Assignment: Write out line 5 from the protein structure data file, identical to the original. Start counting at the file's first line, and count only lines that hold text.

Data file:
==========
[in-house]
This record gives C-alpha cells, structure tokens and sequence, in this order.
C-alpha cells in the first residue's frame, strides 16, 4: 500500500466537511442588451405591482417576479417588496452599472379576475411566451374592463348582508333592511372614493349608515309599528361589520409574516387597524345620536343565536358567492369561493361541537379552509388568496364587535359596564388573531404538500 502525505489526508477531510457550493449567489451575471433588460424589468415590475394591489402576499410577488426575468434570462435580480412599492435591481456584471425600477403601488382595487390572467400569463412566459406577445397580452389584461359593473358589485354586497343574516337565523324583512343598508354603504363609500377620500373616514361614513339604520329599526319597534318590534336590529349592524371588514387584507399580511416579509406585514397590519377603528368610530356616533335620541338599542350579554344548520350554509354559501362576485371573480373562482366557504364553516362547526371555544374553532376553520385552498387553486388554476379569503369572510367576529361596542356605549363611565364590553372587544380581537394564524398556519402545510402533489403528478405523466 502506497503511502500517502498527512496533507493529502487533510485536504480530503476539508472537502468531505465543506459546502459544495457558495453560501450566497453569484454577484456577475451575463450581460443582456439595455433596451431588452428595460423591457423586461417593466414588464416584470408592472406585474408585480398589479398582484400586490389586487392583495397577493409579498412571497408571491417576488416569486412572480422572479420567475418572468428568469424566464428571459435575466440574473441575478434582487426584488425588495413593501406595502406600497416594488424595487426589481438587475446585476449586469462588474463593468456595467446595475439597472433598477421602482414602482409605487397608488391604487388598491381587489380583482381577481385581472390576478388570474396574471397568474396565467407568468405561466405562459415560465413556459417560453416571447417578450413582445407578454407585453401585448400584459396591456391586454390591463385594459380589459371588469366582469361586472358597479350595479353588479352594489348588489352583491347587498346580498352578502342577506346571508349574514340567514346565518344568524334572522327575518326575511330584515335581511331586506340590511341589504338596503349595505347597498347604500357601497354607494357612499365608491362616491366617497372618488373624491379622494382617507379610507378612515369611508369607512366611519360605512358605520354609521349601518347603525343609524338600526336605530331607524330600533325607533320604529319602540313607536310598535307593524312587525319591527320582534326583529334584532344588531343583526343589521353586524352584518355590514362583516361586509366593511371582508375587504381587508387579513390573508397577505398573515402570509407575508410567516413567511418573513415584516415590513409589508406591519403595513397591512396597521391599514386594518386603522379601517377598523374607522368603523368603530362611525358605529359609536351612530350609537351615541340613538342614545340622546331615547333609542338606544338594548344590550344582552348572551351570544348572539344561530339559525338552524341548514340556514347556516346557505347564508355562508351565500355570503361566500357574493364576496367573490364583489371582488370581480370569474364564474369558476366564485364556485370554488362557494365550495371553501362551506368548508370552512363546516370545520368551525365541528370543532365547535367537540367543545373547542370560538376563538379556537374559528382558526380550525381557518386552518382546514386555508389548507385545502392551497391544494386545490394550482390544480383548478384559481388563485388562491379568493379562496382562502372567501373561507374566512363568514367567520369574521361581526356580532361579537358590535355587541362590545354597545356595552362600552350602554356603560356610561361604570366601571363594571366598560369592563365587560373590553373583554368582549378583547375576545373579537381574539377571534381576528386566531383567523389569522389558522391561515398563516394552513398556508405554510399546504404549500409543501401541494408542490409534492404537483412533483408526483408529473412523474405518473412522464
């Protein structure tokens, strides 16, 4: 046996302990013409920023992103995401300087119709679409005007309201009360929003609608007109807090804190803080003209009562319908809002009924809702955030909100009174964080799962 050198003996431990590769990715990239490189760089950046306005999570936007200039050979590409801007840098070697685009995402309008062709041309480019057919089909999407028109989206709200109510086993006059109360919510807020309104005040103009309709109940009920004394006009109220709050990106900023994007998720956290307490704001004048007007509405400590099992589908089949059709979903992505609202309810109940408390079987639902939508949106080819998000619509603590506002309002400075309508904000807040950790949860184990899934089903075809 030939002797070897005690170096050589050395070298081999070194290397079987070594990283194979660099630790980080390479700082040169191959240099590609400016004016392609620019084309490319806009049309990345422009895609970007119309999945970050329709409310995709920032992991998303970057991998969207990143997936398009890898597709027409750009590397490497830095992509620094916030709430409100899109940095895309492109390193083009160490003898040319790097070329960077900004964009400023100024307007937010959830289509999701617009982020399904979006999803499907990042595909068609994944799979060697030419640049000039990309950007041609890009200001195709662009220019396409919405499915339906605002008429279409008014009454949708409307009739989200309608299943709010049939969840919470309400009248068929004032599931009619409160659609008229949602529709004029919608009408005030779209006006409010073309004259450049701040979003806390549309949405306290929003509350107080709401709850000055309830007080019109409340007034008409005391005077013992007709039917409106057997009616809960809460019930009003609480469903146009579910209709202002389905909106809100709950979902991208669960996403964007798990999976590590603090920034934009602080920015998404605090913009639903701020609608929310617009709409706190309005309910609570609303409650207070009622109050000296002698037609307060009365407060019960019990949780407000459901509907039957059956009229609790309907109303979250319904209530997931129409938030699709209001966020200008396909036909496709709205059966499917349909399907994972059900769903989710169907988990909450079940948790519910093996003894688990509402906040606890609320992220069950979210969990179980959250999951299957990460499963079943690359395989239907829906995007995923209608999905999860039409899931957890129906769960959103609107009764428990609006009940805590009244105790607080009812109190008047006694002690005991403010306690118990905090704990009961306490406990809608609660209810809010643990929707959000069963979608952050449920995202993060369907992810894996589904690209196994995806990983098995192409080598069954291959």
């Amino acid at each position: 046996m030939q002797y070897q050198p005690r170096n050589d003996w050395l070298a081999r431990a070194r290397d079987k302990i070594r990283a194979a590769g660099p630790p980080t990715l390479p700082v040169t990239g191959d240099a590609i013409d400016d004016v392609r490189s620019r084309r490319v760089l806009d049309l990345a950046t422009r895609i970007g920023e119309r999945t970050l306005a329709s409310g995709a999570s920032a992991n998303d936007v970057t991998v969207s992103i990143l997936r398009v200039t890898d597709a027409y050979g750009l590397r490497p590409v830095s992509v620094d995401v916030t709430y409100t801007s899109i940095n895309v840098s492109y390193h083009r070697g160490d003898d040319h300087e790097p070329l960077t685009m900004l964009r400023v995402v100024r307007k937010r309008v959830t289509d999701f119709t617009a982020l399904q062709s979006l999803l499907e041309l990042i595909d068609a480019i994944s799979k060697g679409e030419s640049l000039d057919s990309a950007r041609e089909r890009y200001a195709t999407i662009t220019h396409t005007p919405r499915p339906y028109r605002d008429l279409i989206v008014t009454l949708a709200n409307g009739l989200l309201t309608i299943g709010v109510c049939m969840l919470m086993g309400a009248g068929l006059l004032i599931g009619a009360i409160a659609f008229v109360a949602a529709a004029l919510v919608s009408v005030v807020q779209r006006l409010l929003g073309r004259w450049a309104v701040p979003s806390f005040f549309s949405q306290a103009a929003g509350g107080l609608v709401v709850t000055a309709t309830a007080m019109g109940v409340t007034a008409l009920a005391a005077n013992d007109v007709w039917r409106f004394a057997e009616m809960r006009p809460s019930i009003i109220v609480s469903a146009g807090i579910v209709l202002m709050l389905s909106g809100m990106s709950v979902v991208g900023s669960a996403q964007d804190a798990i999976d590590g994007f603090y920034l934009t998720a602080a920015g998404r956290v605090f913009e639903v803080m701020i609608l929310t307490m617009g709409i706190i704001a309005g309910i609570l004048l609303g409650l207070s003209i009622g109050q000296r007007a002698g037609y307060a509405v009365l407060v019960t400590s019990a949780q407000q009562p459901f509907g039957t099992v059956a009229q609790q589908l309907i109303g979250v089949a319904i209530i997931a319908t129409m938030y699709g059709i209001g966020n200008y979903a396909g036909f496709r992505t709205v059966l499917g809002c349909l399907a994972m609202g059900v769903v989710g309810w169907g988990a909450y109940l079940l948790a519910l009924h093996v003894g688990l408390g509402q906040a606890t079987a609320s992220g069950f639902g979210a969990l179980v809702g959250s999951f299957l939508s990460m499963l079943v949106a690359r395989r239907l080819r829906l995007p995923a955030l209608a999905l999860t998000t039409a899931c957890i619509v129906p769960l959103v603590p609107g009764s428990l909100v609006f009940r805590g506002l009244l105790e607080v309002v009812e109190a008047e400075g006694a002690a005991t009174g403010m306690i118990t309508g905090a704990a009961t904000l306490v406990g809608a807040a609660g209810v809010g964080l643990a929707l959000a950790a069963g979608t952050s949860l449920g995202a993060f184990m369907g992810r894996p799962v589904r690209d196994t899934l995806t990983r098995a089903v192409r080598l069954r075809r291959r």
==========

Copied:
């Amino acid at each position: 046996m030939q002797y070897q050198p005690r170096n050589d003996w050395l070298a081999r431990a070194r290397d079987k302990i070594r990283a194979a590769g660099p630790p980080t990715l390479p700082v040169t990239g191959d240099a590609i013409d400016d004016v392609r490189s620019r084309r490319v760089l806009d049309l990345a950046t422009r895609i970007g920023e119309r999945t970050l306005a329709s409310g995709a999570s920032a992991n998303d936007v970057t991998v969207s992103i990143l997936r398009v200039t890898d597709a027409y050979g750009l590397r490497p590409v830095s992509v620094d995401v916030t709430y409100t801007s899109i940095n895309v840098s492109y390193h083009r070697g160490d003898d040319h300087e790097p070329l960077t685009m900004l964009r400023v995402v100024r307007k937010r309008v959830t289509d999701f119709t617009a982020l399904q062709s979006l999803l499907e041309l990042i595909d068609a480019i994944s799979k060697g679409e030419s640049l000039d057919s990309a950007r041609e089909r890009y200001a195709t999407i662009t220019h396409t005007p919405r499915p339906y028109r605002d008429l279409i989206v008014t009454l949708a709200n409307g009739l989200l309201t309608i299943g709010v109510c049939m969840l919470m086993g309400a009248g068929l006059l004032i599931g009619a009360i409160a659609f008229v109360a949602a529709a004029l919510v919608s009408v005030v807020q779209r006006l409010l929003g073309r004259w450049a309104v701040p979003s806390f005040f549309s949405q306290a103009a929003g509350g107080l609608v709401v709850t000055a309709t309830a007080m019109g109940v409340t007034a008409l009920a005391a005077n013992d007109v007709w039917r409106f004394a057997e009616m809960r006009p809460s019930i009003i109220v609480s469903a146009g807090i579910v209709l202002m709050l389905s909106g809100m990106s709950v979902v991208g900023s669960a996403q964007d804190a798990i999976d590590g994007f603090y920034l934009t998720a602080a920015g998404r956290v605090f913009e639903v803080m701020i609608l929310t307490m617009g709409i706190i704001a309005g309910i609570l004048l609303g409650l207070s003209i009622g109050q000296r007007a002698g037609y307060a509405v009365l407060v019960t400590s019990a949780q407000q009562p459901f509907g039957t099992v059956a009229q609790q589908l309907i109303g979250v089949a319904i209530i997931a319908t129409m938030y699709g059709i209001g966020n200008y979903a396909g036909f496709r992505t709205v059966l499917g809002c349909l399907a994972m609202g059900v769903v989710g309810w169907g988990a909450y109940l079940l948790a519910l009924h093996v003894g688990l408390g509402q906040a606890t079987a609320s992220g069950f639902g979210a969990l179980v809702g959250s999951f299957l939508s990460m499963l079943v949106a690359r395989r239907l080819r829906l995007p995923a955030l209608a999905l999860t998000t039409a899931c957890i619509v129906p769960l959103v603590p609107g009764s428990l909100v609006f009940r805590g506002l009244l105790e607080v309002v009812e109190a008047e400075g006694a002690a005991t009174g403010m306690i118990t309508g905090a704990a009961t904000l306490v406990g809608a807040a609660g209810v809010g964080l643990a929707l959000a950790a069963g979608t952050s949860l449920g995202a993060f184990m369907g992810r894996p799962v589904r690209d196994t899934l995806t990983r098995a089903v192409r080598l069954r075809r291959r």